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I’m sure you are familiar with the pattern and know people who slip into it all too often and easily. “Oh woe on us,” they bemoan. “Our values are being lost! Whatever will we do?”
There are many, many versions and angles to the whine of value complaint. The sniveling I recently heard that prompts this piece was one of lost Christian values in America. I’ve heard it before and it got old very easily then and is no fresher now. To save myself the toll of awful and artless detail I told the complainer to “Stop your whining!” That’s what I said, and to make sure I was clear in my non-sympathy I added a more than implied rebuke, insulting actually. “If you don’t like what’s going on it’s in part your own damn fault for having allowed it and for not seeing a better argument than pointless and endless wrangling over values.”
I got a much aggrieved look followed by a sincere (but too pious for my taste) proclamation. “But we have to learn to get along. We all want happiness, and we all believe in the same things for our children.”
“There,” I jumped in. “You just did it. You just uttered a lame-dumb argument as if it had validity and merit, which in my view is missing.”
“But human beings have the same values. We believe in the same God.”
“If you really accept that then there may be no hope for you because the definition of human is not the same between groups. Touting “the same God” is a false claim. The only same god I know is well advertised but never produced. If it was the case you’d have every right to expect Buddhists to walk out of a Baptist church and Catholics to throng a Kingdom Hall. This does not happen because belief about humankind, divinity, and the nature of each is anything but identical from dogma to dogma.”
“But there is,” the arguing voice spoke with convincing eloquence and passion, “a common core of God-given respect for life.”
“I grant you that is an appealing fiction, but it is no less a fantasy. Saying there is a common core is like saying Old Maid, Canasta, Poker, and Bridge are similar as card games. The value you look for in assumptions about belief has only been on the table since the rise of secular states such as the US.”
“YES, YES, EXACTLY,” I was greeted with warm enthusiasm followed by closing the case by saying “The US is a Judeo-Christian nation.”
“Those are its roots or at least the roots of most early and later immigrants who enjoyed religious peace here based on separation of church and state. Among the activists in forming a new nation were many we’d think of as nonsectarian Deists and some who much appreciated the political design of the Iroquois Confederacy. The President has recently noted a role he claims for Islam but without much basis or explanation of how a theocratic form would turn secular here and nowhere else.”
“God can perform miracles in the hearts and minds of his children.”
“You will,” I tell them with a sigh, “get right back into an argument hopeless as one on values if you insist on adding miracle.”
“But God made.”
I am forced to cut the speaker off. “No, no, we have to drop that line of argument unless you want to give up the protections and reason of a civil, secular state. It took a Renaissance, Age of Reason, Enlightenment, and Reformation over centuries to finally bring some order among competing faiths. In a few hundred years science and civil government managed to do what religion could not do during all the time it enjoyed state power. The evils people with poor arguments put on religion count on the listener NOT recognizing incomplete and flawed reasoning. There were atrocities done in the name of religion, but Bloody Mary, the Spanish Inquisition, and Pogroms against Jews were acts done by states with assumed religious authority. The double whammy of church plus state is a setup for abuse. When belief is denied civil power, when it is limited to roles outside legislation, the executive, enforcement, and the judiciary then I think we’re OK.”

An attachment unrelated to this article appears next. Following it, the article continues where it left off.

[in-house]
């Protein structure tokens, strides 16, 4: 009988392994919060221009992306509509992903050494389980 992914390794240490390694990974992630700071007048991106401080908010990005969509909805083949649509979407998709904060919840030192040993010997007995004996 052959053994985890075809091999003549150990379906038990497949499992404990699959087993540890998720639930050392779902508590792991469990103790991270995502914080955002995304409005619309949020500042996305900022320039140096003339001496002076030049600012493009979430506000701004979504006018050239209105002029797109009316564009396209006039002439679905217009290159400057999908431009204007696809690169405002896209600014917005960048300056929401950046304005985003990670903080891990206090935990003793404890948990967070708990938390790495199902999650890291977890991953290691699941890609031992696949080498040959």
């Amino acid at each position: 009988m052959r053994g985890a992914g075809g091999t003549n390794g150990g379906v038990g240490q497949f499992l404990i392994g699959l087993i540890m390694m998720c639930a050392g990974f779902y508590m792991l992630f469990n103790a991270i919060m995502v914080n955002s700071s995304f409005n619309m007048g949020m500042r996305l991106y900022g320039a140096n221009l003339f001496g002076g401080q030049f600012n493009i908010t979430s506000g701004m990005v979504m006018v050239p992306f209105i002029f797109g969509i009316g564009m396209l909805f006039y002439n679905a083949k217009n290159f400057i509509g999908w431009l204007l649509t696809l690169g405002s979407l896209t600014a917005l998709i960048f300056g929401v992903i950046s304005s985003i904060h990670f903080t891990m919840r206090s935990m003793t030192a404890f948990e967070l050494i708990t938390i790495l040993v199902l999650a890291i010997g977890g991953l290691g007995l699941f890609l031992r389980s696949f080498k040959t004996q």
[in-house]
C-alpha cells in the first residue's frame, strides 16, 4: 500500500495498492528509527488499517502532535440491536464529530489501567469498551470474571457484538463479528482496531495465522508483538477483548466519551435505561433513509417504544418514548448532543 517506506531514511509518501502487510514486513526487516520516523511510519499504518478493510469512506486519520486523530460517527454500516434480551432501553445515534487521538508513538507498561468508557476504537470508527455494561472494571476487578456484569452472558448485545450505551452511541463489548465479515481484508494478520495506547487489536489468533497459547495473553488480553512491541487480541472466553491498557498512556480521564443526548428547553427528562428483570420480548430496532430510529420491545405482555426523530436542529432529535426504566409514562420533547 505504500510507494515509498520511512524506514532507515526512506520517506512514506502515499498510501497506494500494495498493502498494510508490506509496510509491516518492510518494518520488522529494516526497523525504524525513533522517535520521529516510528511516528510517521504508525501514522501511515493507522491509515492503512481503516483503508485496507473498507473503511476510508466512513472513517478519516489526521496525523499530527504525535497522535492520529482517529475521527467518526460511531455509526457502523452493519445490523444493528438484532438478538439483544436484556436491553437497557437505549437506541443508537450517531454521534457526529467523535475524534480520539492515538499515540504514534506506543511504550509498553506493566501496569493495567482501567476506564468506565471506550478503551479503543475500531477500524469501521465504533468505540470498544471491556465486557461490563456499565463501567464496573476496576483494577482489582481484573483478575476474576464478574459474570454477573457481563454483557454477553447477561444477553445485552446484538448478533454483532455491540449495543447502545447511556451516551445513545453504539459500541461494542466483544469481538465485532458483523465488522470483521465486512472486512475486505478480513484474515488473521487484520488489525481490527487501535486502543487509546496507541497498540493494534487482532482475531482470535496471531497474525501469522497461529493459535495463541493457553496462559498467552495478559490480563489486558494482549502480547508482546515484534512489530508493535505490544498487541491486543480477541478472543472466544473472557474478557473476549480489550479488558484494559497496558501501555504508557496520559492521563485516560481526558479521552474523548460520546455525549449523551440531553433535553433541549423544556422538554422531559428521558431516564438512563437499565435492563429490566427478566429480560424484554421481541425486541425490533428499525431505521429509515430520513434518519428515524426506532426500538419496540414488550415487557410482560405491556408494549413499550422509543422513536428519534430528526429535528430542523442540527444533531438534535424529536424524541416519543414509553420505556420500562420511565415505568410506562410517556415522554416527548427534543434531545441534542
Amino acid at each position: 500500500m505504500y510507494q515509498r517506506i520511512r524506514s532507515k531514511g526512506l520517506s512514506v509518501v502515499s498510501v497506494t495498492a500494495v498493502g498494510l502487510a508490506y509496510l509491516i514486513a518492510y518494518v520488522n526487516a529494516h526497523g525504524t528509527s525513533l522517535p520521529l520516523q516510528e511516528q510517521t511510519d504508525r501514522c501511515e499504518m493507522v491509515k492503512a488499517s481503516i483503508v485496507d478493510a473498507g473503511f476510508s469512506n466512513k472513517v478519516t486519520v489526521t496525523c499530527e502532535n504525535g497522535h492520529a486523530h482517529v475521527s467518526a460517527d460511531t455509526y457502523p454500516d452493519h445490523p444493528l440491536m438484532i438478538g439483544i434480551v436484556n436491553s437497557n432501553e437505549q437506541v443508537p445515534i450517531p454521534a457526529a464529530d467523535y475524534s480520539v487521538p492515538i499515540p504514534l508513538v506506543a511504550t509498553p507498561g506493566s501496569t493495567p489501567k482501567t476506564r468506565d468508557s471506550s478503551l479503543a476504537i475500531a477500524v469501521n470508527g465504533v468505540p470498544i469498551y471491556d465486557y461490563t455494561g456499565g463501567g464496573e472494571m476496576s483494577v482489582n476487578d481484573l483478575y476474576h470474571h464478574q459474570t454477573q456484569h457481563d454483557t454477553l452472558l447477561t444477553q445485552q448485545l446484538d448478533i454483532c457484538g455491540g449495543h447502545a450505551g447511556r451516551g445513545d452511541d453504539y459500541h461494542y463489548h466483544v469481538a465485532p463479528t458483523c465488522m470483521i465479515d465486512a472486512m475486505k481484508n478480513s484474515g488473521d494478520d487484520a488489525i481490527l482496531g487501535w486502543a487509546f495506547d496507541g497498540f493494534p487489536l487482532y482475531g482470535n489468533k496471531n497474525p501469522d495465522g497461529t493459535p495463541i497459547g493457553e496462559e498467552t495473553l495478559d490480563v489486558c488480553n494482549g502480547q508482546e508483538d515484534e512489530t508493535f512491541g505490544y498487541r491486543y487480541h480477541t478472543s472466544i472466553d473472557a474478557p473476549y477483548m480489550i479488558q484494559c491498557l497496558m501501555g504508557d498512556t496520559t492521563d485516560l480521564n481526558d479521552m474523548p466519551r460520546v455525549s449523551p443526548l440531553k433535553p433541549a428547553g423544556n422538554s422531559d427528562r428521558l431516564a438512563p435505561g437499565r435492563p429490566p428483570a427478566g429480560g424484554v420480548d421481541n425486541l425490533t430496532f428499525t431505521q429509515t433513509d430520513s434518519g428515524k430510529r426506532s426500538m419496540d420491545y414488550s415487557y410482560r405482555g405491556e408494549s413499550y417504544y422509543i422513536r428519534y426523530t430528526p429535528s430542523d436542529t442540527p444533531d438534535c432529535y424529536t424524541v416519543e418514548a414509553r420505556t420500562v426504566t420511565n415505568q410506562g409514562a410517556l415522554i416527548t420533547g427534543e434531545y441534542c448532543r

You’re obviously aware the above is not a word-for-word exact account. In any case, what I think is needed is not more muck about protecting values and not offending sensibilities. If I say something that bothers a person they can say so. I can explain the remark or modify it if needed, but that’s ALL I feel responsible for. An adult has to learn to live with having feelings bruised at times. We don’t always get our way nor will be always be understood. That’s part of growing up. If you’re dealing with a party that requires an excess of agreement you will do them and for yourself a favor by not being an ass kisser. Coddling infant adults or bowing low to infantile beliefs is not an adult responsibility and will distract from worthier aims.
Obviously, too, I did not address atheism in this or native beliefs. There isn’t space for all, but I think there is need for a better more complete and adult discussion about belief that does not fall prey to the monster of value appeasement. People who carry belief on their sleeves want to suck others into talk meant to drain with no aim but satisfaction of their own intent. It is a fools fame to play by those rules when we have others. In the western world the secular state has the unusual role being a neutral ally of religion. The president may have recognized or meant that when he commented that the US was NOT a Christian nation. He is correct in that the US has no established state religion. But whether he meant that statement as an affirmation of the secular state isn’t sure. Without its clear defense our tradition of separation is constantly at risk.